Austen Said:

Patterns of Diction in Jane Austen's Major Novels


Your search returned 626 results



marriage status

class status


mode of speech

“Well, ma’am, what do you say to it? Can you spare me for an hour or two? Shall I go?”
“Oh! Mr. Allen, you mean. Yes, I believe, he is very rich.”
“No — not any.”
“My godfather! No.”
“Yes, very much.”
“His bottle a day! No. Why should you think of such a thing? He is a very temperate man, and you could not fancy him in liquor last night?”
“I cannot believe it.”
“And yet I have heard that there is a great deal of wine drunk in Oxford.”
“Yes, it does give a notion,”
“and that is, that you all drink a great deal more wine than I thought you did. However, I am sure James does not drink so much.”
“You do not really think, Mr. Thorpe,”
“that James’s gig will break down?”
“Good heavens!”
“Then pray let us turn back; they will certainly meet with an accident if we go on. Do let us turn back, Mr. Thorpe; stop and speak to my brother, and tell him how very unsafe it is.”
he must know the carriage to be in fact perfectly safe,
“Yes, ma’am, I thank you; we could not have had a nicer day.”
“You have seen Mrs. Thorpe, then?”
“Did you see anybody else of our acquaintance?”
“Did you indeed? And did they speak to you?”
“And what did she tell you of them?”
“Did she tell you what part of Gloucestershire they come from?”
“And are Mr. and Mrs. Tilney in Bath?”
“And is Mr. Tilney, my partner, the only son?”
“he is not here; I cannot see him anywhere.”
“No, indeed I should not.”
“Indeed you do me injustice; I would not have made so improper a remark upon any account; and besides, I am sure it would never have entered my head.”
“How well your brother dances!”
“He must have thought it very odd to hear me say I was engaged the other evening, when he saw me sitting down. But I really had been engaged the whole day to Mr. Thorpe.”
“You cannot think,”
“how surprised I was to see him again. I felt so sure of his being quite gone away.”
“That never occurred to me; and of course, not seeing him anywhere, I thought he must be gone. Was not the young lady he danced with on Monday a Miss Smith?”
“I dare say she was very glad to dance. Do you think her pretty?”
“He never comes to the pump-room, I suppose?”
“I hope I shall have the pleasure of seeing you again soon,”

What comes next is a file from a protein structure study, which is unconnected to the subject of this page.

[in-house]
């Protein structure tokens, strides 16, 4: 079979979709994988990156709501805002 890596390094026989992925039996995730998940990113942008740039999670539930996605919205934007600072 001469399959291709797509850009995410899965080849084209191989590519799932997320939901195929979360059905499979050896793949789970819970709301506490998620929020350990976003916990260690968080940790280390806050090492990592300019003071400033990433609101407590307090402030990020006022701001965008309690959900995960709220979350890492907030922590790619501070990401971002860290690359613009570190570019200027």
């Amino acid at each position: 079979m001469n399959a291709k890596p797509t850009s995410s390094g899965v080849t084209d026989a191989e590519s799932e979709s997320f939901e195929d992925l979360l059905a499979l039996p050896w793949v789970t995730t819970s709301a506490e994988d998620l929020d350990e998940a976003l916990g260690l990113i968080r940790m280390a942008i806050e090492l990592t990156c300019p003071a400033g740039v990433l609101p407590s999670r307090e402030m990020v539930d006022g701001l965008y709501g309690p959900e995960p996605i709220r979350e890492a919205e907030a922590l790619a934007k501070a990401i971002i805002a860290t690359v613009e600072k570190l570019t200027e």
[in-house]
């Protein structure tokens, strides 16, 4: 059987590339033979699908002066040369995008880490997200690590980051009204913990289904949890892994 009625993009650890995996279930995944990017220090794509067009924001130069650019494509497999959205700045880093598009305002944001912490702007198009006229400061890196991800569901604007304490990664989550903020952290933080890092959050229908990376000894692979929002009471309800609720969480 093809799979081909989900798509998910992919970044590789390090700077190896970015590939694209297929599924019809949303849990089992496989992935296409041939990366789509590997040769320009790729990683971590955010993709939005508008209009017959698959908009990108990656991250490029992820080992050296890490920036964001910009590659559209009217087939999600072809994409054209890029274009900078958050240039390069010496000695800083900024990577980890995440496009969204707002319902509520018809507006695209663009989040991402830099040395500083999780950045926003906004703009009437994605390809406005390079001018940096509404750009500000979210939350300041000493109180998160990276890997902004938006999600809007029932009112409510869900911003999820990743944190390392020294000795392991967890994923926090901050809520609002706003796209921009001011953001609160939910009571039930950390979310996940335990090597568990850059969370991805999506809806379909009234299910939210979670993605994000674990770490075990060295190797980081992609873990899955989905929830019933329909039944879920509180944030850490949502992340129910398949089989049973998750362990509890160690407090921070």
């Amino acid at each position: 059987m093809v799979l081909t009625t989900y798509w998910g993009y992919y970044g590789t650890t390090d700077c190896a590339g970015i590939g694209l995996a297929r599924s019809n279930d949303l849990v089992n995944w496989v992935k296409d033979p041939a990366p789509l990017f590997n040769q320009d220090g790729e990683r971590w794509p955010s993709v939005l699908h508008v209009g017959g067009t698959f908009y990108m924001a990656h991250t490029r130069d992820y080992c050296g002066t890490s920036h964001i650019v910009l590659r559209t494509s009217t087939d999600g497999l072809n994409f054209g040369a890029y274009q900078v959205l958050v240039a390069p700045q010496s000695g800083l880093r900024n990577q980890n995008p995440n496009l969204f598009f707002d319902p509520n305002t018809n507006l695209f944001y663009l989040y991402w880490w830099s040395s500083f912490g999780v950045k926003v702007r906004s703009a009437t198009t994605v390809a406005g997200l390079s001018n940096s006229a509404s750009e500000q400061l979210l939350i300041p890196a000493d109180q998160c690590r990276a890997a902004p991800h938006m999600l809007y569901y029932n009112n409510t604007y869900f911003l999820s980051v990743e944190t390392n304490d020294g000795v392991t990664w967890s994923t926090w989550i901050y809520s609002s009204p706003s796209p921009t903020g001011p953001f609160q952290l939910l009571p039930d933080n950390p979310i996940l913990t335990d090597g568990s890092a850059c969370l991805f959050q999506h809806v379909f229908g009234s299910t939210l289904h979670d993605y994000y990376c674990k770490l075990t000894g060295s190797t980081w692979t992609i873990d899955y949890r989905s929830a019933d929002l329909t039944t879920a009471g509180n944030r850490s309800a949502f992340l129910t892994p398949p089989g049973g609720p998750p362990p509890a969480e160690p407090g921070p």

“Shall you be at the cotillion ball tomorrow?
“I am glad of it, for we shall all be there.”
her folly, in supposing that among such a crowd they should even meet with the Tilneys in any reasonable time,
To escape,
so narrowly escape John Thorpe, and to be asked, so immediately on his joining her, asked by Mr. Tilney, as if he had sought her on purpose! — it did not appear to her that life could supply any greater felicity.
“I wonder you should think so, for you never asked me.”
“Oh, no; they will never think of me, after such a description as that.”
“But they are such very different things!”
“To be sure not. People that marry can never part, but must go and keep house together. People that dance only stand opposite each other in a long room for half an hour.”
“Yes, to be sure, as you state it, all this sounds very well; but still they are so very different. I cannot look upon them at all in the same light, nor think the same duties belong to them.”
“No, indeed, I never thought of that.”
“Mr. Thorpe is such a very particular friend of my brother’s, that if he talks to me, I must talk to him again; but there are hardly three young men in the room besides him that I have any acquaintance with.”
“Nay, I am sure you cannot have a better; for if I do not know anybody, it is impossible for me to talk to them; and, besides, I do not want to talk to anybody.”
“Yes, quite — more so, indeed.”
“I do not think I should be tired, if I were to stay here six months.”